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Sound Level Meter Weighting Curve
This button shows the name of the weighting curve in use for the currently-selected channel. Clicking on the button opens the Spectrum Curves dialog to allow a different curve to be selected from among those currently loaded, or to load a new curve.
When no curve is selected for the current channel, this button shows 'Flat'.
A weighting curve is a frequency-dependent adjustment of the measured amplitude. This makes the reported SPL less sensitive to sounds in certain frequency ranges (and possibly more sensitive to others) than a simple unweighted "flat" measurement.
Typically the purpose of a particular weighting is an attempt to compensate for specific properties of human hearing. For example, humans find noise in a broad range centered around 6 kHz to be more audible and annoying than noise at lower or higher frequencies.
Suppose two sound systems have the same measured unweighted noise level when no signal is present, but one system has most of its energy in this sensitive range, while the other has it concentrated at low or high frequencies.
Human listeners would rank the first system as noisier than the second, even though both have the same overall amount of noise. Use of a weighting curve allows measured values to better correspond to actual listening experience.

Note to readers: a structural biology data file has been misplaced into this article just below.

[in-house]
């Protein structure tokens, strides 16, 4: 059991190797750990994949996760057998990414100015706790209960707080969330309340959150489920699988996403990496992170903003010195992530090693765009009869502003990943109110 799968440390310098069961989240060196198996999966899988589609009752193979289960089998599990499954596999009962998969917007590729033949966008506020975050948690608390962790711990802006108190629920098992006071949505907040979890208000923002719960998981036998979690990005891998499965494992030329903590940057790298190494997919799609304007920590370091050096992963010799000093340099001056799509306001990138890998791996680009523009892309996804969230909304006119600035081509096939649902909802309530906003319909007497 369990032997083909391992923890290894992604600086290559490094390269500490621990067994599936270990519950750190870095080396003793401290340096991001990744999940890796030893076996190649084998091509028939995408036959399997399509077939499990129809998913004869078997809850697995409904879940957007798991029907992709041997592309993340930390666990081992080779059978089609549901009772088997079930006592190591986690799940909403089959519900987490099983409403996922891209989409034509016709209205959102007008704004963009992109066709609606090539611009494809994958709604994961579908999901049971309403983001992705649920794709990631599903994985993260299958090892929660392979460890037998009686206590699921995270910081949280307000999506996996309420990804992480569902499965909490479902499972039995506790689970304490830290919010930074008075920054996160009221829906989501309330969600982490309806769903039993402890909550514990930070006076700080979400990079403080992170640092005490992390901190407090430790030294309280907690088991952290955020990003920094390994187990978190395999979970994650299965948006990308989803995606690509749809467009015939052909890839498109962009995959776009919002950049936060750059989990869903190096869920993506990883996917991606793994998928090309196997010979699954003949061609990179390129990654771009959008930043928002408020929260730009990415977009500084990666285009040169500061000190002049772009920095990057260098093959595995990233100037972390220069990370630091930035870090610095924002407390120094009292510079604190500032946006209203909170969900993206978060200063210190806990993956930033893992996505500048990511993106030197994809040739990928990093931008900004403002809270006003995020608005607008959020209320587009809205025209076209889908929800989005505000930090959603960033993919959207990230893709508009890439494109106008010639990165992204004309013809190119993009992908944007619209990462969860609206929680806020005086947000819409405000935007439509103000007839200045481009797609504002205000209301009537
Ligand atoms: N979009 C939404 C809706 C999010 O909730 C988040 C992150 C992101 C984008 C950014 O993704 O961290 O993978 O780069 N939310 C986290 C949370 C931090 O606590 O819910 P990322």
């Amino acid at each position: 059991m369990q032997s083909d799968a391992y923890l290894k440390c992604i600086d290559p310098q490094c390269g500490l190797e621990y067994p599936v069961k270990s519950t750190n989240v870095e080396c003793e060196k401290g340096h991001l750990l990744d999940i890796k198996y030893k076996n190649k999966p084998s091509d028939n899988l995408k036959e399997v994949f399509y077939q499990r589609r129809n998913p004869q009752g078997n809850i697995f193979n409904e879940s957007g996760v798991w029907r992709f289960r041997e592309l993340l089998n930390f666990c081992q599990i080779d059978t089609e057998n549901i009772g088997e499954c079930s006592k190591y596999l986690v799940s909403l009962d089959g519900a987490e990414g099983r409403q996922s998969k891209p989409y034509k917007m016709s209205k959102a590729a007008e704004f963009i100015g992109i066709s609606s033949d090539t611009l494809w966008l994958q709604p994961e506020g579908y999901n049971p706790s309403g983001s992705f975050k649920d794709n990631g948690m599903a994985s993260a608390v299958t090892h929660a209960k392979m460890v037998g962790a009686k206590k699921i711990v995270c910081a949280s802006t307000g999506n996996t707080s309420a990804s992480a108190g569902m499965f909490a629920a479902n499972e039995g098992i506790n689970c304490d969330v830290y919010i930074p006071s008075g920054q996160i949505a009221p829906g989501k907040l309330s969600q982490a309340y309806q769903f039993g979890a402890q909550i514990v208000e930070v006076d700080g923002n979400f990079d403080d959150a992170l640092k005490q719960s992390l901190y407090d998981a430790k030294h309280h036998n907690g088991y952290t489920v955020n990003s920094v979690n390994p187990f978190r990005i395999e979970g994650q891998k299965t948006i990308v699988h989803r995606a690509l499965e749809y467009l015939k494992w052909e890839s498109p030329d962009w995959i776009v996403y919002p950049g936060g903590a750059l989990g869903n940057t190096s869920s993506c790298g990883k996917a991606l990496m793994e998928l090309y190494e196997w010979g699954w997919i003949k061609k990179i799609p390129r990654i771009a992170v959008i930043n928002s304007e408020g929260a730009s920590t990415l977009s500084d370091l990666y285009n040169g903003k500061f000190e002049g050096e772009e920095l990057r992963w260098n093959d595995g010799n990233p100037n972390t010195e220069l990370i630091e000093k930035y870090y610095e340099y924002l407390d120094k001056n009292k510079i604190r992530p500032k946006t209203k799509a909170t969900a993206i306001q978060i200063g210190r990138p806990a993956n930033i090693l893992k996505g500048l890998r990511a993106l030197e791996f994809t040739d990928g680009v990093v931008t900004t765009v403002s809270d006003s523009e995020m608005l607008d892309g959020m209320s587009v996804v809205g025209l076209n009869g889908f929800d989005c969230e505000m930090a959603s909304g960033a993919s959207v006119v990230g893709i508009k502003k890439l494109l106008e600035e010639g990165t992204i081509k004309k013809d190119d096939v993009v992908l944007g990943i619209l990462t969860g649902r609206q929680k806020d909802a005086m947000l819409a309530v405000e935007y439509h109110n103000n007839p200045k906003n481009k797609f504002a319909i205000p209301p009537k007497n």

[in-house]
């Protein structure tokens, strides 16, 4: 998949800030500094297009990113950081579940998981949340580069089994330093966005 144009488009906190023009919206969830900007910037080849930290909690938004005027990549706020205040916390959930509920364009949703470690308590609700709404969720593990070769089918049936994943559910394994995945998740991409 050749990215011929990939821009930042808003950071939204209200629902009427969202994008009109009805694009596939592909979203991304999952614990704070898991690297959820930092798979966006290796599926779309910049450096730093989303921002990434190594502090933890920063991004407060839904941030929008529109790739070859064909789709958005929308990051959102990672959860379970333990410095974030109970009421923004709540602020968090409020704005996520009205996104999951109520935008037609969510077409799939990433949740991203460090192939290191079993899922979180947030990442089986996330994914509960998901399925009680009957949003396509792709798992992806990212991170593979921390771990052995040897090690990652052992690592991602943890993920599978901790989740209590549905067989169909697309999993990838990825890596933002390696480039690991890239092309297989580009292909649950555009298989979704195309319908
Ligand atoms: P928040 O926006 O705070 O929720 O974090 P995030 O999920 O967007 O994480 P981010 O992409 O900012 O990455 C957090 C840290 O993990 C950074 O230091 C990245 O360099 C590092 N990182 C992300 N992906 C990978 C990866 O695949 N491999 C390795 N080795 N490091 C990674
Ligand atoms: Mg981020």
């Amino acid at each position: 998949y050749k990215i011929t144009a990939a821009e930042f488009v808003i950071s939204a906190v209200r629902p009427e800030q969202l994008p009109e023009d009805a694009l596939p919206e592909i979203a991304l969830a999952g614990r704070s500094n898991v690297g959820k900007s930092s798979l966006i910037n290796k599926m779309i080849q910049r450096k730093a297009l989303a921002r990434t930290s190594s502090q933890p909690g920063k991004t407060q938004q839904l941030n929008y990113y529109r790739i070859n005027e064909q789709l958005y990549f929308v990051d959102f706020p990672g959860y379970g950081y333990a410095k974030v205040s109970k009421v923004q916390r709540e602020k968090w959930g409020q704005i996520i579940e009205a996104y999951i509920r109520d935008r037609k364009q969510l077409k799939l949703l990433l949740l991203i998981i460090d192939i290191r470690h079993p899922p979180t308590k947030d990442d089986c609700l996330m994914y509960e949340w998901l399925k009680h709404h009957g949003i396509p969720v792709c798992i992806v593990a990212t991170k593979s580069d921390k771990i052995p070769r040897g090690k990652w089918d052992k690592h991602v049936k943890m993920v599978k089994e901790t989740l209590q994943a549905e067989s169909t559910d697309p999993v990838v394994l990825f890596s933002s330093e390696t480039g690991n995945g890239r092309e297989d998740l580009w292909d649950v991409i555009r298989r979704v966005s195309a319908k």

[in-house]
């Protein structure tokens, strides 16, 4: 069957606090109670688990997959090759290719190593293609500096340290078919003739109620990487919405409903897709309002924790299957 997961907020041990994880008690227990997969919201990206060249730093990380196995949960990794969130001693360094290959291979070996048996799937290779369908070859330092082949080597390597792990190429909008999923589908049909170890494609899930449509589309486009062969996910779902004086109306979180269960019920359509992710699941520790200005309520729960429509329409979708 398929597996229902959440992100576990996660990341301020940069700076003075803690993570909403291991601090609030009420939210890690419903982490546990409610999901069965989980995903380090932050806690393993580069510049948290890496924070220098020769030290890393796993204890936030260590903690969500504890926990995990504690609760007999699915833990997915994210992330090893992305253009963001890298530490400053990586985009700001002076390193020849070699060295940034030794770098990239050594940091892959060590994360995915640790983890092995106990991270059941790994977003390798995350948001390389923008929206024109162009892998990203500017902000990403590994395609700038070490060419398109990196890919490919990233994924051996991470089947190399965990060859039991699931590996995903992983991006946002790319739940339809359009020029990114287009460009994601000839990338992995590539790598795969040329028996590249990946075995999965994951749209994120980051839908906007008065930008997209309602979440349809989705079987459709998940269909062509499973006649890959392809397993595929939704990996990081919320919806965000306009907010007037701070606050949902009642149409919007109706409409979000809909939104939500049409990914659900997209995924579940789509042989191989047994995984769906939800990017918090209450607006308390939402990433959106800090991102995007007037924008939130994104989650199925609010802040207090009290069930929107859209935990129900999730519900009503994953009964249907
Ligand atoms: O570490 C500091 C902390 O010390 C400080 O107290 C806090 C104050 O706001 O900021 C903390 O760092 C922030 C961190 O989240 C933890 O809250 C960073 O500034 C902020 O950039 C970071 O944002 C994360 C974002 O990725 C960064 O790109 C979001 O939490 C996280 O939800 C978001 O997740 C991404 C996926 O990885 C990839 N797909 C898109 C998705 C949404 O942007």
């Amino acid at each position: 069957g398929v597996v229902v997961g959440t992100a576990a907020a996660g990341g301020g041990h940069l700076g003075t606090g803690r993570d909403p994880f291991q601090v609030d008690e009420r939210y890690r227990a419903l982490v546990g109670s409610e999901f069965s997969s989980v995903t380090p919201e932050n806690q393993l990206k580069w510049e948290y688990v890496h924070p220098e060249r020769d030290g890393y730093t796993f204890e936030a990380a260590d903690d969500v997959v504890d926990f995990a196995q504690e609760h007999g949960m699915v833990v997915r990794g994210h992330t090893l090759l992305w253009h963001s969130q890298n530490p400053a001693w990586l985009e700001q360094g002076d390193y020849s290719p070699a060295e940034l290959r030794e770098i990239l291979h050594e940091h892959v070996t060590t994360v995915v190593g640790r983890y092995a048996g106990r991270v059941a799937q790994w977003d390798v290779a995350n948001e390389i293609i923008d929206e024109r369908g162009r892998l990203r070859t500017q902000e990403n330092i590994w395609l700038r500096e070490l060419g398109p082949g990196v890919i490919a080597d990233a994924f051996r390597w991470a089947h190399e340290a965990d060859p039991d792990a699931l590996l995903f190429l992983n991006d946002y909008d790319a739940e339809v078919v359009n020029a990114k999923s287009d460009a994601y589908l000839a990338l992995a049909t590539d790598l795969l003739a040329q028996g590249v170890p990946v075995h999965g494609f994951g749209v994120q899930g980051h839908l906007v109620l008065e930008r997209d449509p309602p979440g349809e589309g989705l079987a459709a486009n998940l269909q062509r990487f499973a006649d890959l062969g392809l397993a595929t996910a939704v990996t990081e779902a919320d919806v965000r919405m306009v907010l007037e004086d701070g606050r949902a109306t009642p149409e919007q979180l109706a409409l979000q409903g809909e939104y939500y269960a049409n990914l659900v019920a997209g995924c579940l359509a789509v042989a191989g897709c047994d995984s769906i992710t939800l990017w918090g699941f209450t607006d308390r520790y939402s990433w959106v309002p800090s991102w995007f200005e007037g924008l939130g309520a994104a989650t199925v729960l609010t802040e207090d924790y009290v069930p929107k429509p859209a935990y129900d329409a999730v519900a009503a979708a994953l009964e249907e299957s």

Over the years, numerous weighting curves have been designated by various standards organizations for different purposes. Some curves that are intended for the same nominal purpose, such as reflecting human noise sensitivity, are actually quite different. A newer standard may make use of better understanding of human hearing, as well as better technology.
On the other hand, it may be necessary to make measurements using an older or otherwise "inferior" standard, for comparison with existing data. A manufacturer may need to provide specifications that use a particular standard, so that potential customers can make "fair" comparisons across manufacturers.
Note that in addition to a particular frequency weighting curve, a measurement standard may also specify a particular time response.
SPLcurve=1 opens the Spectrum Curves dialog, SPLcurve=0 closes it, and SPLcurve=x toggles between open and closed.
Unlike the SpectCurve command, this does not require that the Spectrum dialog already be open.
Note that you do not need to open the Curves dialog to change its controls directly via macro commands.
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